In addition, this heat dome is so powerful and has such a strong predicted northward extent that temperatures in the 80s or even 90s may extend as far north as the shores of the Arctic Ocean in Canada and Alaska. So wildfire and heatwave risks will be moving north into Arctic regions over the coming days as well.


Heatwave Scorching the Southwest Proves Fatal

National Interagency Fire Center

Sherpa Fire 51 Percent Contained

Wildfires Burn as Southwest Swelters Under Triple-Digit Heat

US Climate Data


Zack Labe

Chris Gross

Ben Newmann

Hat tip to DT Lange

Hat tip to Colorado Bob

Hat tip to Andy in San Diego

Hat tip to Caroline

Leave a comment


  1. Sheri

     /  June 20, 2016

    Here is one household in Phoenix doing ok. It wasn’t the psychologically devastating 120 degrees it was only 118. Officially, the morning weather said 118.i am sure that it got hotter in different parts of metro Phoenix. Also, at least one person died on a outing in a park here.She was experienced outdoor hiker and personal trainer with two male companions who were drs. She didn’t survive, it is sad. Yes, somebody will be out again in the heat of the day hiking or biking. There just is always someone.

    Everyone I know is okay, we avoid the really hot parts of the day, but we can go outside for like garbage disposal, fetch something from the yard or car. I discovered my car AC needs coolant badly. Everyone has water bottles with them most of the time also.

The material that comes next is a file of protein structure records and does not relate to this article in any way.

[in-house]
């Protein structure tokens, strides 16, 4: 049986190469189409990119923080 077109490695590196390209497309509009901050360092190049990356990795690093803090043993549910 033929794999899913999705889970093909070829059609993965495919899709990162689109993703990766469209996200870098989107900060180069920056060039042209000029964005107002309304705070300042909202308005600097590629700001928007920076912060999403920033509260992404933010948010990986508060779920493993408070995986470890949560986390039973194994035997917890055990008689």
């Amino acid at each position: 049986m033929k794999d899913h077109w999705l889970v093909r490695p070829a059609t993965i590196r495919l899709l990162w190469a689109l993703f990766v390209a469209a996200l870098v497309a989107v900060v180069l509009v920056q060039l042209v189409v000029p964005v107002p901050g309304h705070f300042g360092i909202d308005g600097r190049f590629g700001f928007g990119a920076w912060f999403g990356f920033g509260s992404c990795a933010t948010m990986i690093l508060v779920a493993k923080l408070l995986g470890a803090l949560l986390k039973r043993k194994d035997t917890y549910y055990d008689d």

Heat lets up some in the next dsy or so.

    Thank you for your big picture of it all,

  2. “To be very clear, these conditions are not normal. They represent an extreme south to north transfer of heat…”

    – You said it. Thx, Robert.
    It’s that simple. there will likely be far reaching consequences — snow, ice, and permafrost melt…
    In urban settings, there will be urban heat areas many degrees above normal, or comfortable.
    Areas near, or on, black asphalt will be unbearable.
    As a response, more fossil fuels will be burned in a quest to accommodate, or escape, the heat.

    – This is one big ridge.

    – PDX is on the cool side — for now. But will see how long this condition lasts.

    Everyone, take care.

    • Thanks DT. 🙂

      Yeah, you guys are in one of the downslope slots in front of the big NE PAC high right now. Count your blessings. Any shift East in that thing would kinda hurt right now.

  3. – A picture worth a thousand…

    Canadian Climate Denial Group, Friends of Science, Named as Creditor in Coal Giant’s Bankruptcy Files

    • Notice the Orwellian double-speak here. Brought to you by big corporations, not big government.

    • Ryan in New England

       /  June 20, 2016